LONDON — Lawyers and former executives have cast fresh doubt on the denials made by Rupert and James Murdoch over Britain’s phone hacking scandal, raising the prospect that the media tycoon’s son could be recalled for a new grilling by U.K. legislators.

In written testimony released by lawmakers Tuesday, former Murdoch lieutenants poked holes in the dramatic testimony delivered by their ex-bosses before Parliament last month, accusing them of misrepresentations, exaggerations and more.

Claims made by the Murdochs carried “serious inaccuracies,” ex-News International lawyer Jonathan Chapman said in a letter to the House of Commons’ media committee, rejecting the idea that the two had been kept in the dark by subordinates.

“Nobody kept Mr. James Murdoch or any other News International/News Corporation executives from being in full possession of the facts,” he said.

Other former executives contradicted James Murdoch’s assertion that he hadn’t been aware of a critical piece of evidence implying that illegal eavesdropping had been far more widespread than News International had claimed.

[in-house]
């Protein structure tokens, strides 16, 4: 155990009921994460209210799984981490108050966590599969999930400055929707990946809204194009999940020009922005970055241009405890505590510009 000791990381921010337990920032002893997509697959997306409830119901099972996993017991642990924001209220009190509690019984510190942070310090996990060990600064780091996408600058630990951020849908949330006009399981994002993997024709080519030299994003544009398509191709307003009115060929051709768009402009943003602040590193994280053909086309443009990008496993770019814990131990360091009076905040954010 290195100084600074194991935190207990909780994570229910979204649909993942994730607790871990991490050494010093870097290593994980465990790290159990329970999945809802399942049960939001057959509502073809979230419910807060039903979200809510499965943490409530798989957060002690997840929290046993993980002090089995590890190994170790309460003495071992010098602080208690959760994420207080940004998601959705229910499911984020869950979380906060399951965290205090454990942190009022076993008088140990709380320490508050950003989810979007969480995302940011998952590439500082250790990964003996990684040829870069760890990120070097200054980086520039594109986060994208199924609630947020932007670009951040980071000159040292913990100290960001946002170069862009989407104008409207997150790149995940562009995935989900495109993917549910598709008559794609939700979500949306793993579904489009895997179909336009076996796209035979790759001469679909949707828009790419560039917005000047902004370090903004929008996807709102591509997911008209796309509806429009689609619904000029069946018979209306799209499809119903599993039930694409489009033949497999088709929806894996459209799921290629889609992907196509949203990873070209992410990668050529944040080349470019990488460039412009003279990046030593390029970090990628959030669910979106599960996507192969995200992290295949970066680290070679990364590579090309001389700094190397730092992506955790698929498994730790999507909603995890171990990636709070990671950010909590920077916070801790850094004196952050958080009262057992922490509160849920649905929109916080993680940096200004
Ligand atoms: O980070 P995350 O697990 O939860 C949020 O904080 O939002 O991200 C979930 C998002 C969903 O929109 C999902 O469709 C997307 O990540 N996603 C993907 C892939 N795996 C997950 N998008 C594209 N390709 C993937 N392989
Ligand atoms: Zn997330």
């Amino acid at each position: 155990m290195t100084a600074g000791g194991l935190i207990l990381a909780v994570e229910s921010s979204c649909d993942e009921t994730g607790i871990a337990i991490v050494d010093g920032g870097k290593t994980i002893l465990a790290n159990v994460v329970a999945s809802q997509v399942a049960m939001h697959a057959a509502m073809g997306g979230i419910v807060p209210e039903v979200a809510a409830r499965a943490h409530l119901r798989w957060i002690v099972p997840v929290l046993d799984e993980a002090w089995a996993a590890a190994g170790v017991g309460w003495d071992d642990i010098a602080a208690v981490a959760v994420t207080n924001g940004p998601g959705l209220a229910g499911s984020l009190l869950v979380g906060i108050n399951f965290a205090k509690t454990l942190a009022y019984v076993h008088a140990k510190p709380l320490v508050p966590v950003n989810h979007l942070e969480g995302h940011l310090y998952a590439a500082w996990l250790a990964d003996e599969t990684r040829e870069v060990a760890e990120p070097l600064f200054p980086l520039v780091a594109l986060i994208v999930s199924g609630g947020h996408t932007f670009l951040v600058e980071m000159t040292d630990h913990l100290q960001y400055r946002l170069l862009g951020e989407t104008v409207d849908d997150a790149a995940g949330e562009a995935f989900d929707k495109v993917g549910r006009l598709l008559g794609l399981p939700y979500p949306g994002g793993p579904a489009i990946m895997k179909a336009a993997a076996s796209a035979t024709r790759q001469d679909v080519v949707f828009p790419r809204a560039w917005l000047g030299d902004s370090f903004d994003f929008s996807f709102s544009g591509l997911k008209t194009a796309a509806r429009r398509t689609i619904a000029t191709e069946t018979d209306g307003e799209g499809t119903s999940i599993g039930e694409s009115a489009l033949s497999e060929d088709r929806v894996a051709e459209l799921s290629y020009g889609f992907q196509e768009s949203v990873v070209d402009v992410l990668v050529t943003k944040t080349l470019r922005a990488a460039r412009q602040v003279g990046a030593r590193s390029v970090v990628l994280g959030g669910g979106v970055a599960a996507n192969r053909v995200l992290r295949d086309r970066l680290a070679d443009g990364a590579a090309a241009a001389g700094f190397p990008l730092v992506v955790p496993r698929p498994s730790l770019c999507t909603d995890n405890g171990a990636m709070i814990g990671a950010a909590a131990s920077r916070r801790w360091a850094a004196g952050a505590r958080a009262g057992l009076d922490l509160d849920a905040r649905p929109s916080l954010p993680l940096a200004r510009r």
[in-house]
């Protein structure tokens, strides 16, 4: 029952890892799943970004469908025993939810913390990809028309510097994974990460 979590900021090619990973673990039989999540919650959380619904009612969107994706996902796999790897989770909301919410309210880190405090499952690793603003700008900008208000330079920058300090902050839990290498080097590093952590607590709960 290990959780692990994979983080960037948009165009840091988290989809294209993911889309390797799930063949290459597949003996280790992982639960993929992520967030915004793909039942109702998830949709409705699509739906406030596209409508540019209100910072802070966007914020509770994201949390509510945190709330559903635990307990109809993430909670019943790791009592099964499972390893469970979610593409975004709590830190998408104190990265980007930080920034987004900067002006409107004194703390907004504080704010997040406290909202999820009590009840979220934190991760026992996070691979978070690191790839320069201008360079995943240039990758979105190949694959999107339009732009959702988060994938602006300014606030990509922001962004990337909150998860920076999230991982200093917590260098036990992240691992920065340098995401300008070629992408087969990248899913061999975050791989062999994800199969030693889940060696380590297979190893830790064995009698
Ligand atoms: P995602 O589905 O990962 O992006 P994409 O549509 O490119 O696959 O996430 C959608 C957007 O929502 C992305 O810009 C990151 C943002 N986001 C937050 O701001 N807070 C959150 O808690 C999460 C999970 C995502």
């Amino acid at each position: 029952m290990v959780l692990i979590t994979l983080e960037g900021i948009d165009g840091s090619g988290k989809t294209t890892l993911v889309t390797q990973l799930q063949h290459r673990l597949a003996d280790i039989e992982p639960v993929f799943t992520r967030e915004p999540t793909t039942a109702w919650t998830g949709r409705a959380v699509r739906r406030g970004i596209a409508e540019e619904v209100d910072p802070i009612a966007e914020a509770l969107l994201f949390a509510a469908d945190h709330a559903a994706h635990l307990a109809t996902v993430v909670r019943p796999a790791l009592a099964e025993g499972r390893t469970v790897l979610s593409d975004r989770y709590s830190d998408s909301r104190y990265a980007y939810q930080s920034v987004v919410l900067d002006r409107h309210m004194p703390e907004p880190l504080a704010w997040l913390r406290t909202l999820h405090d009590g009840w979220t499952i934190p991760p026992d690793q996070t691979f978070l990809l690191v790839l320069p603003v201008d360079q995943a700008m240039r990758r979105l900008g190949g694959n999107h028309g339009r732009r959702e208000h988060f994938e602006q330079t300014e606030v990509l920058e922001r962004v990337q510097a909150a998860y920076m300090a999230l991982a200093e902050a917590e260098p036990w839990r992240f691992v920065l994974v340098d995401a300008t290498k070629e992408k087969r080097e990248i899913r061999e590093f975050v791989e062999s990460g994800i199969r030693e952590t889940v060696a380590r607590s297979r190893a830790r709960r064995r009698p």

The evidence, contained in an email apparently addressed to a senior News of the World reporter, appeared to rip apart the company’s claim that the illegal espionage campaign was limited to former royal editor Clive Goodman, who’d already been jailed over the practice.

James Murdoch told lawmakers he wasn’t aware of the email at the time, but his former legal adviser Tom Crone said that he’d specifically flagged it during a brief meeting in June 2008.

Some of the most scathing attacks on Rupert Murdoch came from his former law firm, Harbottle & Lewis, which accused his company of misusing its legal advice.

The firm said it was asked to perform a narrow review of emails at the News of the World following an employment claim made by Goodman, who’d lost his job after pleading guilty to phone hacking in 2007.

Both Murdochs presented this as evidence that Harbottle & Lewis had thoroughly vetted the paper — which the firm rejected.

“There was absolutely no question of the firm being asked to provide News International with a clean bill of health,” the law firm said in a statement.